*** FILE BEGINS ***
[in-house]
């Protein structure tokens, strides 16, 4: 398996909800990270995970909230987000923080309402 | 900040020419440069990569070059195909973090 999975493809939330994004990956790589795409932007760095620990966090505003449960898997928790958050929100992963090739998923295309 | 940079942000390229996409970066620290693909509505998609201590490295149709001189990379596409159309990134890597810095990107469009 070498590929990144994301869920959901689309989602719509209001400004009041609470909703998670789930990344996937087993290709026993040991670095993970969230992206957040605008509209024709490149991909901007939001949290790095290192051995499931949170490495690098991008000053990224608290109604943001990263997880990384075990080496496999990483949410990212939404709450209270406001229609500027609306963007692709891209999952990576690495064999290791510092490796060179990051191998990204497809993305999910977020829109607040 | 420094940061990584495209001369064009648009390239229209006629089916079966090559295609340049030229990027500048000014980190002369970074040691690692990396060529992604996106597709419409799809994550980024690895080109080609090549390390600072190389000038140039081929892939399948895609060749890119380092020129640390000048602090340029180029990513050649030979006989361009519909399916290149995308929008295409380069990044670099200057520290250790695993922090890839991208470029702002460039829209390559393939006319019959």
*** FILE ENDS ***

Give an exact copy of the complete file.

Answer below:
[in-house]
């Protein structure tokens, strides 16, 4: 398996909800990270995970909230987000923080309402 | 900040020419440069990569070059195909973090 999975493809939330994004990956790589795409932007760095620990966090505003449960898997928790958050929100992963090739998923295309 | 940079942000390229996409970066620290693909509505998609201590490295149709001189990379596409159309990134890597810095990107469009 070498590929990144994301869920959901689309989602719509209001400004009041609470909703998670789930990344996937087993290709026993040991670095993970969230992206957040605008509209024709490149991909901007939001949290790095290192051995499931949170490495690098991008000053990224608290109604943001990263997880990384075990080496496999990483949410990212939404709450209270406001229609500027609306963007692709891209999952990576690495064999290791510092490796060179990051191998990204497809993305999910977020829109607040 | 420094940061990584495209001369064009648009390239229209006629089916079966090559295609340049030229990027500048000014980190002369970074040691690692990396060529992604996106597709419409799809994550980024690895080109080609090549390390600072190389000038140039081929892939399948895609060749890119380092020129640390000048602090340029180029990513050649030979006989361009519909399916290149995308929008295409380069990044670099200057520290250790695993922090890839991208470029702002460039829209390559393939006319019959």